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Singapore citizen and British citizen ?

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JR8
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Postby JR8 » Thu, 24 Jul 2014 9:34 am

This is a really interesting discussion for me, quite a revelation. I'd never heard of, and am still 'trying to get my around' how you can be born abroad and still be British.


--- I'm not for a moment questioning those who have clearly gone through/researched this; rather, I've simply never heard of such a thing (basis for citizenship) until here, today! :o

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Postby singapore eagle » Thu, 24 Jul 2014 9:48 am

the lynx wrote:Question: You still need to go through some processes to inform the consular of the birth of child of a British citizen, right?


No, you don't.

https://www.gov.uk/register-a-birth

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Postby Saint » Thu, 24 Jul 2014 9:48 am

the lynx wrote:Question: You still need to go through some processes to inform the consular of the birth of child of a British citizen, right?


No, need mandatory. This is what the British High Commission emailed me when I enquired a few months ago on whether I needed to register the births

"Consular birth registration is not mandatory, the Singapore birth certificate is recognised by the UK authorities. There is no time limit to register the birth with us the only rule is that the registration must be completed in the country where the children were born. Later the this year the process will move to an online application which means that you will not have to actually come to us to complete the registration. For more information on registering a birth please go to www.gov.uk/register-a-birth"

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Postby singapore eagle » Thu, 24 Jul 2014 9:54 am

Strong Eagle wrote:
singapore eagle wrote:If I am wrong about any of this, I'd be delighted for someone to direct me to the law or guidelines that say so.


I think, based upon Article 135, that you are correct... citizenship acquired at birth automatically, but never "exercised" as defined in Article 135, allows one to have dual citizenship in Singapore.

I hadn't read Article 135 until this thread came up, and I have to say, the age of 21, and mandatory renunciation of other citizenships seems to have been the "common knowledge" for the last 10 years I have been on this board.

I think Article 135 and the surrounding articles make it pretty clear that if other citizenship is obtained other than automatically at birth... for example, a Singaporean child obtaining citizenship in Australia, then either that AU citizenship must be renounced or the Singapore citizenship can be taken away.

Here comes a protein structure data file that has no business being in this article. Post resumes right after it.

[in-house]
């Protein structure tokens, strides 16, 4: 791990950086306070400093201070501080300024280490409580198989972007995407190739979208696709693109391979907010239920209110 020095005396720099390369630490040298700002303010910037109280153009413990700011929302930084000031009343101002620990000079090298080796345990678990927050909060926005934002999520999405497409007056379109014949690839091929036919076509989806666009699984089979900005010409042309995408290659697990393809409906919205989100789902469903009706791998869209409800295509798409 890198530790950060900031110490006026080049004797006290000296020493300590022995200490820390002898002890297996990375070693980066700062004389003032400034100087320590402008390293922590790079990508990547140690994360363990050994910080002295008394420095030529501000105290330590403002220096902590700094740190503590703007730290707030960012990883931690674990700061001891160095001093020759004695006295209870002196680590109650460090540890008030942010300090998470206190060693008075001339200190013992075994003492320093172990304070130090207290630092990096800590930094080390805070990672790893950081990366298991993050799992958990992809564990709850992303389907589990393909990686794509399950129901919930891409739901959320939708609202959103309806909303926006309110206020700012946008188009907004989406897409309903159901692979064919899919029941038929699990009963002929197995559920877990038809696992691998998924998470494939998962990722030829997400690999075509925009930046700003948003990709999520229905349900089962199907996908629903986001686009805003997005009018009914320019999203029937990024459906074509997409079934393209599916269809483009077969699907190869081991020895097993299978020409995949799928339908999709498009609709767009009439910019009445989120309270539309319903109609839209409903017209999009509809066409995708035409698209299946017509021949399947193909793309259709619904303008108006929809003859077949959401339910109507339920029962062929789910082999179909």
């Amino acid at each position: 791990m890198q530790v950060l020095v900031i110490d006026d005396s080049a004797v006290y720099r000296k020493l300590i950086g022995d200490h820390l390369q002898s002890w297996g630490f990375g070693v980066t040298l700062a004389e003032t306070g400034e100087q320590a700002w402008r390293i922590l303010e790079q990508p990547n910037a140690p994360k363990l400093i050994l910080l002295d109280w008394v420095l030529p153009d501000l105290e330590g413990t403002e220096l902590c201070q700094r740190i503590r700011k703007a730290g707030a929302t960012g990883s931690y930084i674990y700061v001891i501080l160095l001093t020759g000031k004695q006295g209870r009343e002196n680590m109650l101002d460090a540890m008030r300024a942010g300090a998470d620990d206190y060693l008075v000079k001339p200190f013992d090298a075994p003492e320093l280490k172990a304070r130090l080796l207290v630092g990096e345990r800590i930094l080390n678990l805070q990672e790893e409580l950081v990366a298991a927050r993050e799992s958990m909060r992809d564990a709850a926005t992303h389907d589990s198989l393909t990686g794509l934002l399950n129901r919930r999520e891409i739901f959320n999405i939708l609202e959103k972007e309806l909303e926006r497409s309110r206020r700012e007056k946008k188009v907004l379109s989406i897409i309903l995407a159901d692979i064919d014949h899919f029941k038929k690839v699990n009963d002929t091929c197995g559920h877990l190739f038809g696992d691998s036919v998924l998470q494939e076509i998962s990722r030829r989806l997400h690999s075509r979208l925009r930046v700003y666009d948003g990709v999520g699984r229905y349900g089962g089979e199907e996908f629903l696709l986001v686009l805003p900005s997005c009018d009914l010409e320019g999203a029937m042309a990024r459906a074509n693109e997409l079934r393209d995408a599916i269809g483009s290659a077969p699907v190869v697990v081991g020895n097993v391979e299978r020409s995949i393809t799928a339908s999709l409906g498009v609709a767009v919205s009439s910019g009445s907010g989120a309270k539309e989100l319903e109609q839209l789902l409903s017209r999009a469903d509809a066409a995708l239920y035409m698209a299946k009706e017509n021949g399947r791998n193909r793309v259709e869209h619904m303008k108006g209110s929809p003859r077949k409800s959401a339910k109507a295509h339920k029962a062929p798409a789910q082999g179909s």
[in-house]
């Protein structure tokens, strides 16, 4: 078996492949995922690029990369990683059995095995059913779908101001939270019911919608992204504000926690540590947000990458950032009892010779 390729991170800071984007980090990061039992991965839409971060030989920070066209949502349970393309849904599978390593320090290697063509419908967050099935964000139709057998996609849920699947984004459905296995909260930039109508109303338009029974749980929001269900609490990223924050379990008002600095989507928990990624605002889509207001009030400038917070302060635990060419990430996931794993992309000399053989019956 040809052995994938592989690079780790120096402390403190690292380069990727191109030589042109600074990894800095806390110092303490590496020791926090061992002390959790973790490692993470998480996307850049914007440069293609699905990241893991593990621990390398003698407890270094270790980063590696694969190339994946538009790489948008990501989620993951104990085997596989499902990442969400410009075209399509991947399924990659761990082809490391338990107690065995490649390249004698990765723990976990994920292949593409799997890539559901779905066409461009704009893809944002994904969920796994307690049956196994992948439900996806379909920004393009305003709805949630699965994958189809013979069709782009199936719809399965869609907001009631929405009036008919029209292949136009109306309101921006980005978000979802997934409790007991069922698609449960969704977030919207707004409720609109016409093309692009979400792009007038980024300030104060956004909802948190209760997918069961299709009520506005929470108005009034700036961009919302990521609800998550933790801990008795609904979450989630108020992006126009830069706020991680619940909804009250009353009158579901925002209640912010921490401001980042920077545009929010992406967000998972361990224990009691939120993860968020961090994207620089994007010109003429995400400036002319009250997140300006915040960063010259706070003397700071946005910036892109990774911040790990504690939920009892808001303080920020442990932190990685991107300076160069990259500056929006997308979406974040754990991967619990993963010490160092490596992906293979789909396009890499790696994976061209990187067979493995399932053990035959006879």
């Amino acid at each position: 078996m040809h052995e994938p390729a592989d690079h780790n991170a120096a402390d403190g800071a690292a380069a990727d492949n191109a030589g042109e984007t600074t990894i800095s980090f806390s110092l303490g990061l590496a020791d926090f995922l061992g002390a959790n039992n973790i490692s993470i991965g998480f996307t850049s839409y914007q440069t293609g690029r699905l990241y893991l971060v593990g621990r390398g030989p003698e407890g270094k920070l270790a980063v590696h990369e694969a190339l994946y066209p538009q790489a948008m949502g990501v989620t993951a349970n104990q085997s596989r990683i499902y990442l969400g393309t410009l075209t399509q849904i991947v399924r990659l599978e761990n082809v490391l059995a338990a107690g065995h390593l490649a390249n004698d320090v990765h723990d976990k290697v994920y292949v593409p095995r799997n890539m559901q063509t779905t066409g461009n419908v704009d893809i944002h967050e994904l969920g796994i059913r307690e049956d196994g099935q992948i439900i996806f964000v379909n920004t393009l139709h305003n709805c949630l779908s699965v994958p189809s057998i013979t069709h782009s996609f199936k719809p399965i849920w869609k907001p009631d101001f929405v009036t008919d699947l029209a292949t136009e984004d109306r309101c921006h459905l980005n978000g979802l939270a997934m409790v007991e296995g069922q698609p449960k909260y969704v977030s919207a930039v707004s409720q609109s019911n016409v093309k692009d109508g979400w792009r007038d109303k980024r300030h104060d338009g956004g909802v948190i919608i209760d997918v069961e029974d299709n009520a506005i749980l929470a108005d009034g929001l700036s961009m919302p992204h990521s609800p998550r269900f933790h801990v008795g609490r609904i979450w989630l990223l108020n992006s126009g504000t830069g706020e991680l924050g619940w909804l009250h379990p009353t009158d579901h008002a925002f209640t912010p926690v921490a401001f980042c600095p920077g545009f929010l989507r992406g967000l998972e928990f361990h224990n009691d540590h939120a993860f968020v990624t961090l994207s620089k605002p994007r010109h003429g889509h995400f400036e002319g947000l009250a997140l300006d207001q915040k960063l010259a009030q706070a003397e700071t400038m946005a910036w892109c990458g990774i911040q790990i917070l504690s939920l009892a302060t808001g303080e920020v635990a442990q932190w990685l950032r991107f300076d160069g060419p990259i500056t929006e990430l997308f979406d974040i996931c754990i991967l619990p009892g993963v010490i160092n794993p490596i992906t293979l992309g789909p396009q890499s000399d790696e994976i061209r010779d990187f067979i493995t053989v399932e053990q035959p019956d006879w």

The final paragraph is important for anyone that might discover this thread at a later date.

We've been talking about kids who are dual citizens at birth. If you acquire a second citizenship through "voluntary or formal act" - whether the second citizenship is Singaporean or foreign - it looks like you almost always have to eventually renounce one citizenship.

It's dual citizens from birth that can happily retain dual citizenship for life, subject to Article 135 of the Singapore Constitution.

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Postby Beeroclock » Thu, 24 Jul 2014 10:11 am

singapore eagle wrote:
Strong Eagle wrote:
singapore eagle wrote:If I am wrong about any of this, I'd be delighted for someone to direct me to the law or guidelines that say so.


I think, based upon Article 135, that you are correct... citizenship acquired at birth automatically, but never "exercised" as defined in Article 135, allows one to have dual citizenship in Singapore.

I hadn't read Article 135 until this thread came up, and I have to say, the age of 21, and mandatory renunciation of other citizenships seems to have been the "common knowledge" for the last 10 years I have been on this board.

I think Article 135 and the surrounding articles make it pretty clear that if other citizenship is obtained other than automatically at birth... for example, a Singaporean child obtaining citizenship in Australia, then either that AU citizenship must be renounced or the Singapore citizenship can be taken away.


The final paragraph is important for anyone that might discover this thread at a later date.

We've been talking about kids who are dual citizens at birth. If you acquire a second citizenship through "voluntary or formal act" - whether the second citizenship is Singaporean or foreign - it looks like you almost always have to eventually renounce one citizenship.

It's dual citizens from birth that can happily retain dual citizenship for life, subject to Article 135 of the Singapore Constitution.


After following this thread, I also agree wrt the British citizenship at birth.

However since the thread has also mentioned various other nationalities, just to clarify wrt Australian citizenship by descent as per my earlier post (where I had incorrectly extrapolated assuming the Australia and British systems would be the same) that it is not automatic at birth. If eligible, you do need to go through the application process and once approved you get a citizenship certificate which is dated effective from the time of approval (not from birth). This citizenship cert. must be submitted in order for the child to get an Australian passport. So I would conclude while this "Your citizenship at birth is what it is. There's no automatic need for any bits of paper or further fanfare. " does applies to the British case, but it does not for Australia.